Meow the Jewels began as a gag, a phony package on the band’s merch site claiming that, for $40,000, the band would remix their new album by reproducing the instrumentals exclusively with cat noises. This was included amidst other, pricier packages in which Run the Jewels would assault and ruin the lives of anyone who had wronged the purchaser (The “Fuckboy Revenge” Package”) or drive around with the customer in a van solving mysteries. But with some Internet savvy, the money was raised, with a portion of the proceeds going to the families of some notable victims of police violence. While I might have preferred a different package to be Kickstarted, I think that Meow the Jewels is a testament to the power of crowdfunding and the Internet, and I can live with that. It is flawed by its very nature, but whether or not you judge it on artistic merits or whether you just giggle at it for forty minutes is up to you. Personally, I think it’s an unexpected and pretty fascinating piece of art, even if the joke can get stale at times.
The key issue with MTJ is that it requires some familiarity with Run the Jewels’ previous work, particularly the album it’s cribbing the vocals from. Go ahead and listen to that. I’ll wait. Go on, it’s really good, I promise.
The reason I suggest giving that album a listen is because the joke doesn’t really work as well if you haven’t listened to the original songs with some frequency – there’s something innately amusing about hearing very conscious and intense rappers work their craft over such bizarre instrumentals. But on the other hand, familiarity with RTJ2 also hurts some of these songs by detracting from their poignancy – it was, after all, a pretty timely record, touching on a lot of political and personal topics that are now underscored by the residents of a back alley trashcan. The record kicks off on a high note with “Meowpurrdy”, which is also the only song, that El-P (one half of the duo) handles production for. Like his less comical work, “Meowpurrdy” is energetic and detailed, exchanging the slow burn of the original for an intense series of meows acting as both the bassline and the primary sample, creating an instrumental that is strangely alien. It helps that an emphasis is placed on one particular line of El-P’s – “the kitten became a lion that look at your face like great food”. It’s both funny and makes sense as its own song (to the extent that it can). Also, there’s a Snoop Dogg feature, but I think it’s because he made meowing noises for El-P to sample, so that’s pretty neat.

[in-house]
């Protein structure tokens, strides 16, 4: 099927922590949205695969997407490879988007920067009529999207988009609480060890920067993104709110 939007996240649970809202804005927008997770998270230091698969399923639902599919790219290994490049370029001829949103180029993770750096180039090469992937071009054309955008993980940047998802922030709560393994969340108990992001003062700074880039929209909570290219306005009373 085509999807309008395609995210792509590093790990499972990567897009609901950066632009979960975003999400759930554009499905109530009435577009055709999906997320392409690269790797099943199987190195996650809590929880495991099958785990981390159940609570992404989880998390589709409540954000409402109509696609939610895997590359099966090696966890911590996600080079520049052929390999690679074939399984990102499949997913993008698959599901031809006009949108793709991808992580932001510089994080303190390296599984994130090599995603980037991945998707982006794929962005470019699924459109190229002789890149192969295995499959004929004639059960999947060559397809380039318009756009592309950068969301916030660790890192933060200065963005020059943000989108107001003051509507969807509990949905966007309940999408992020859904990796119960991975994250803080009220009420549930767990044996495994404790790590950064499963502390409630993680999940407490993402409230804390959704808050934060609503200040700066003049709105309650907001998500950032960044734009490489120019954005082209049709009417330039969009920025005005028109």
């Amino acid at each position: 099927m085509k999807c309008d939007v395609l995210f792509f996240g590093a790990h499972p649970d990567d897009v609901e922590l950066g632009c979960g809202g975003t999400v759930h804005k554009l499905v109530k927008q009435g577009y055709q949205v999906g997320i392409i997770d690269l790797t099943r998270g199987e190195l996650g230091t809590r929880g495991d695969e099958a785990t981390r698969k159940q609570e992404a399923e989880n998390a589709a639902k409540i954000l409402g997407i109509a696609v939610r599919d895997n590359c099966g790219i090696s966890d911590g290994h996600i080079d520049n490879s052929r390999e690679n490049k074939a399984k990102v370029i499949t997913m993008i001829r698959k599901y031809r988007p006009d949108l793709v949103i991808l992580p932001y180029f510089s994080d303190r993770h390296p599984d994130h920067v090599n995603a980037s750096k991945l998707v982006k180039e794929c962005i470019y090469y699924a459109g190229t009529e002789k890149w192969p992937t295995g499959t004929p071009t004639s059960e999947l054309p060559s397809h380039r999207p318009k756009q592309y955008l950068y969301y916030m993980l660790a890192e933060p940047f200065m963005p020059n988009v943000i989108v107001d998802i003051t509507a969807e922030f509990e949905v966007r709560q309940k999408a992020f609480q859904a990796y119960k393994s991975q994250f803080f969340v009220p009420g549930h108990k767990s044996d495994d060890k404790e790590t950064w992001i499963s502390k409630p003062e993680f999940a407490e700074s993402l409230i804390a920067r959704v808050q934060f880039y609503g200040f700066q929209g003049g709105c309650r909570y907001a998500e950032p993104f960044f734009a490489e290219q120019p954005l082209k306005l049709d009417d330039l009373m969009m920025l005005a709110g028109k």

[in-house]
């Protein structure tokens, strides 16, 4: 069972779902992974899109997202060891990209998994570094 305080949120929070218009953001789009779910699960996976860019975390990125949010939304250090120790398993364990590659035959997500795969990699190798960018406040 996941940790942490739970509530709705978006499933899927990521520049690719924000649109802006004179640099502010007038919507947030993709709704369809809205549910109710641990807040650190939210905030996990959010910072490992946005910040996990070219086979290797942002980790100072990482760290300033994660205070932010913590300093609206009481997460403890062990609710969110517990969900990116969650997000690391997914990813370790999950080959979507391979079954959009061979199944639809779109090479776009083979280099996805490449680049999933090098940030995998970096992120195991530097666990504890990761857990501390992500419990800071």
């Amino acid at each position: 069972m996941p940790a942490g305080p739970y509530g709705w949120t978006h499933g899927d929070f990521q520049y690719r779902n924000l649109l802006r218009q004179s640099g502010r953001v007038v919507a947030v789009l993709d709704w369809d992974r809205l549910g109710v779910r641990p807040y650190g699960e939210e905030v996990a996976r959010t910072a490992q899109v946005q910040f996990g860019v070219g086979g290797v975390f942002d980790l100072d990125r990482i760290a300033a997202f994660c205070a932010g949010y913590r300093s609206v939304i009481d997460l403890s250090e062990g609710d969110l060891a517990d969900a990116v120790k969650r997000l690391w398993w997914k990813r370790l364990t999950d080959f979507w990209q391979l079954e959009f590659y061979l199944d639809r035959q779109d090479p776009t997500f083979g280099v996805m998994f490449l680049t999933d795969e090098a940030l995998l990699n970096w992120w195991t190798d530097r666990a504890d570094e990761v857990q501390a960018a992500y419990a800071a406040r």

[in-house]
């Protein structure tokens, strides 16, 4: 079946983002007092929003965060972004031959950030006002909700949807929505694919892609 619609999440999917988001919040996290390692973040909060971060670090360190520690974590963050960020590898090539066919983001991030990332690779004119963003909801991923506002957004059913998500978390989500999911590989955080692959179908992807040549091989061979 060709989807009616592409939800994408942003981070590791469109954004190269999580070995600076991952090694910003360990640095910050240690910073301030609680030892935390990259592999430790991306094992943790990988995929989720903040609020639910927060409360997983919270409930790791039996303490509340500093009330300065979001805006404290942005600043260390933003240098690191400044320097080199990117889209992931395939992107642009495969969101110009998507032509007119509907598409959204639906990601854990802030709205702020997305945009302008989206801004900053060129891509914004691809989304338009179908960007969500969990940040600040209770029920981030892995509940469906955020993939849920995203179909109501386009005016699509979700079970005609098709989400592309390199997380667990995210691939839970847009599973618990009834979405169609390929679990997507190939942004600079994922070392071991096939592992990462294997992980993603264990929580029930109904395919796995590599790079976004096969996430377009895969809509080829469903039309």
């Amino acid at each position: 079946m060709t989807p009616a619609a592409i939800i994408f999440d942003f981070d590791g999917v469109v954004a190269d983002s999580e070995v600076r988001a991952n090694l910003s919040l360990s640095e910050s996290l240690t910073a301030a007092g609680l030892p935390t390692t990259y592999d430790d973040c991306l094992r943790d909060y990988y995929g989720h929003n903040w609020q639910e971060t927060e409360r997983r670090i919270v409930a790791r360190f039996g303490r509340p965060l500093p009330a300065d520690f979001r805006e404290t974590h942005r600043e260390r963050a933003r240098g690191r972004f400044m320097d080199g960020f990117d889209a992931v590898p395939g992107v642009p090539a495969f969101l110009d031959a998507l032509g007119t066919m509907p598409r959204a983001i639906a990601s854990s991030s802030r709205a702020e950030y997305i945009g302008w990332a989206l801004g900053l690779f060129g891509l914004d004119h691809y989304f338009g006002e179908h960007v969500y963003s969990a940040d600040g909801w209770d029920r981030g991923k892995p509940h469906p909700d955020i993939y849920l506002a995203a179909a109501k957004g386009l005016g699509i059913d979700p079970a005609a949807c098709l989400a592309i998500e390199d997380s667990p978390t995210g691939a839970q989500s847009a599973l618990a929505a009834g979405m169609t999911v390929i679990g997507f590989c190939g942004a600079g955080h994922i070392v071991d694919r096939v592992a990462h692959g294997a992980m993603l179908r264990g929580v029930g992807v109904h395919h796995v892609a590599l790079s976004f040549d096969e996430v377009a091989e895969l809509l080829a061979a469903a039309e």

If I could point to my gripe with this record, it’s that I wish El-P had handled the entirety of the remixes. The motley crew of high-profile producers approaches the premise in vastly different ways, and it leads to inconsistency in the humor and the musical quality. Some of the songs feel lethargic and uninspired even with the Broadway cast of Cats as their backing band. In particular, the dull remixes of “Close Your Eyes (And Count to Fuck)” and “Lie Cheat Steal”, here dubbed “Close Your Eyes (And Meow to Fluff)” and “Lie Cheat Meow”. On the other end of the spectrum is “Creown”, in which the Alchemist transforms a powerful song about Killer Mike redeeming himself over selling coke as a youth and El-P confronting militarism into a Meow Mix jingle with raps. It’s funny, but it’s one-note as well, and clashes with the more developed songs on the record that found a balance between songwriting and comedy. Still, many of the songs either retain their charm, like the hardcore and cartoonishly silly “Oh My Darling Don’t Meow” produced by Just Blaze and the jittering “Meowrly” produced by BOOTS, or have new interpretations that shine through the preposterous premise, like “Pawfluffer Night” which is almost Chelsea Wolfe-ish in its ominous drone, or “Paw Due Respect” which takes on the character of an R&B jam.
There are some asterisks required to recommend this album – being familiar and receptive towards Run the Jewels’ last album will help to an extent, and having a sense of humor will as well (the number of outraged comments I saw when this project was first announced was a joke in its own way). But if you think you can look past the silliness, there is a surprising amount of depth to a number of the songs here in addition to the primal amusement.
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